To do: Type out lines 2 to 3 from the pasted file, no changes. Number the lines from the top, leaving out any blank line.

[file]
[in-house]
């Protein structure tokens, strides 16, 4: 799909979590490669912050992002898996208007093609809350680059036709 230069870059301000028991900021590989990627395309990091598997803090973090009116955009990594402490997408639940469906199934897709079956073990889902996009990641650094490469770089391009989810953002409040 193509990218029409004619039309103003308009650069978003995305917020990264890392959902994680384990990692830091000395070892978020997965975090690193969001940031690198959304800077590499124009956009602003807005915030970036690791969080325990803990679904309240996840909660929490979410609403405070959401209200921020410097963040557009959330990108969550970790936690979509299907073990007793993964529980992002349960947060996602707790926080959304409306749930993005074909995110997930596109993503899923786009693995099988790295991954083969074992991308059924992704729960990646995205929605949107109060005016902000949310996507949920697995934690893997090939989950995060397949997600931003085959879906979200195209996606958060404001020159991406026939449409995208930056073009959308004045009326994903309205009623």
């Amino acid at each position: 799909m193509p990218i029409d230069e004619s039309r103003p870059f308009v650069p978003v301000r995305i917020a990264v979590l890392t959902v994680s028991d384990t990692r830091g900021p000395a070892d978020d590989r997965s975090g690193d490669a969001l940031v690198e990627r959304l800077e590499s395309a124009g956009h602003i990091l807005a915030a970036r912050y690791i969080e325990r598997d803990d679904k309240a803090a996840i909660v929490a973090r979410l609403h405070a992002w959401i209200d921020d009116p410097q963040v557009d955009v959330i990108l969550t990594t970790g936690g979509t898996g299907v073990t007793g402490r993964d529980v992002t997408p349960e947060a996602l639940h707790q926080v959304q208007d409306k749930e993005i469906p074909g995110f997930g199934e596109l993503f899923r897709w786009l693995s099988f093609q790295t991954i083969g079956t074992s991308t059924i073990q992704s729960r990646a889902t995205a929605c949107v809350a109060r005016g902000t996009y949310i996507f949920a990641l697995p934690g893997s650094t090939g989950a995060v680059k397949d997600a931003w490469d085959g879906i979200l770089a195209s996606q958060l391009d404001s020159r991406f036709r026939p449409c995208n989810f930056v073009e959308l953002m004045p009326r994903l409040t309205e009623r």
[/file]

């Protein structure tokens, strides 16, 4: 799909979590490669912050992002898996208007093609809350680059036709 230069870059301000028991900021590989990627395309990091598997803090973090009116955009990594402490997408639940469906199934897709079956073990889902996009990641650094490469770089391009989810953002409040 193509990218029409004619039309103003308009650069978003995305917020990264890392959902994680384990990692830091000395070892978020997965975090690193969001940031690198959304800077590499124009956009602003807005915030970036690791969080325990803990679904309240996840909660929490979410609403405070959401209200921020410097963040557009959330990108969550970790936690979509299907073990007793993964529980992002349960947060996602707790926080959304409306749930993005074909995110997930596109993503899923786009693995099988790295991954083969074992991308059924992704729960990646995205929605949107109060005016902000949310996507949920697995934690893997090939989950995060397949997600931003085959879906979200195209996606958060404001020159991406026939449409995208930056073009959308004045009326994903309205009623």
């Amino acid at each position: 799909m193509p990218i029409d230069e004619s039309r103003p870059f308009v650069p978003v301000r995305i917020a990264v979590l890392t959902v994680s028991d384990t990692r830091g900021p000395a070892d978020d590989r997965s975090g690193d490669a969001l940031v690198e990627r959304l800077e590499s395309a124009g956009h602003i990091l807005a915030a970036r912050y690791i969080e325990r598997d803990d679904k309240a803090a996840i909660v929490a973090r979410l609403h405070a992002w959401i209200d921020d009116p410097q963040v557009d955009v959330i990108l969550t990594t970790g936690g979509t898996g299907v073990t007793g402490r993964d529980v992002t997408p349960e947060a996602l639940h707790q926080v959304q208007d409306k749930e993005i469906p074909g995110f997930g199934e596109l993503f899923r897709w786009l693995s099988f093609q790295t991954i083969g079956t074992s991308t059924i073990q992704s729960r990646a889902t995205a929605c949107v809350a109060r005016g902000t996009y949310i996507f949920a990641l697995p934690g893997s650094t090939g989950a995060v680059k397949d997600a931003w490469d085959g879906i979200l770089a195209s996606q958060l391009d404001s020159r991406f036709r026939p449409c995208n989810f930056v073009e959308l953002m004045p009326r994903l409040t309205e009623r």